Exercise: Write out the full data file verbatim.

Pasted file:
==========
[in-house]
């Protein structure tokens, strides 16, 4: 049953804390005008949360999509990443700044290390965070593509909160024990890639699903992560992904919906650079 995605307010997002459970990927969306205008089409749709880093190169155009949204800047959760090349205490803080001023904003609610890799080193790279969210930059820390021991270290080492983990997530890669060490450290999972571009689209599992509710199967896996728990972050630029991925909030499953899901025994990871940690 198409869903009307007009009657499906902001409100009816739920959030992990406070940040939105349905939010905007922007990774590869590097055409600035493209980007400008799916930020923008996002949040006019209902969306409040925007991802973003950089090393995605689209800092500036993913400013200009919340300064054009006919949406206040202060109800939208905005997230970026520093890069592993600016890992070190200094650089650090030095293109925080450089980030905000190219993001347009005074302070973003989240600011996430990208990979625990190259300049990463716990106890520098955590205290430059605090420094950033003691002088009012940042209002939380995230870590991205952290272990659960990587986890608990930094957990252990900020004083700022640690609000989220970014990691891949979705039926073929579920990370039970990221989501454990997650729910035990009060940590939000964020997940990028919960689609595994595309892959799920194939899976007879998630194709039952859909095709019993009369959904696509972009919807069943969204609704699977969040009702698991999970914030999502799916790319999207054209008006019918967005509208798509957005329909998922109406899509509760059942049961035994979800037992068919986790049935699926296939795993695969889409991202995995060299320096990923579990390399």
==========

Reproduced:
[in-house]
């Protein structure tokens, strides 16, 4: 049953804390005008949360999509990443700044290390965070593509909160024990890639699903992560992904919906650079 995605307010997002459970990927969306205008089409749709880093190169155009949204800047959760090349205490803080001023904003609610890799080193790279969210930059820390021991270290080492983990997530890669060490450290999972571009689209599992509710199967896996728990972050630029991925909030499953899901025994990871940690 198409869903009307007009009657499906902001409100009816739920959030992990406070940040939105349905939010905007922007990774590869590097055409600035493209980007400008799916930020923008996002949040006019209902969306409040925007991802973003950089090393995605689209800092500036993913400013200009919340300064054009006919949406206040202060109800939208905005997230970026520093890069592993600016890992070190200094650089650090030095293109925080450089980030905000190219993001347009005074302070973003989240600011996430990208990979625990190259300049990463716990106890520098955590205290430059605090420094950033003691002088009012940042209002939380995230870590991205952290272990659960990587986890608990930094957990252990900020004083700022640690609000989220970014990691891949979705039926073929579920990370039970990221989501454990997650729910035990009060940590939000964020997940990028919960689609595994595309892959799920194939899976007879998630194709039952859909095709019993009369959904696509972009919807069943969204609704699977969040009702698991999970914030999502799916790319999207054209008006019918967005509208798509957005329909998922109406899509509760059942049961035994979800037992068919986790049935699926296939795993695969889409991202995995060299320096990923579990390399």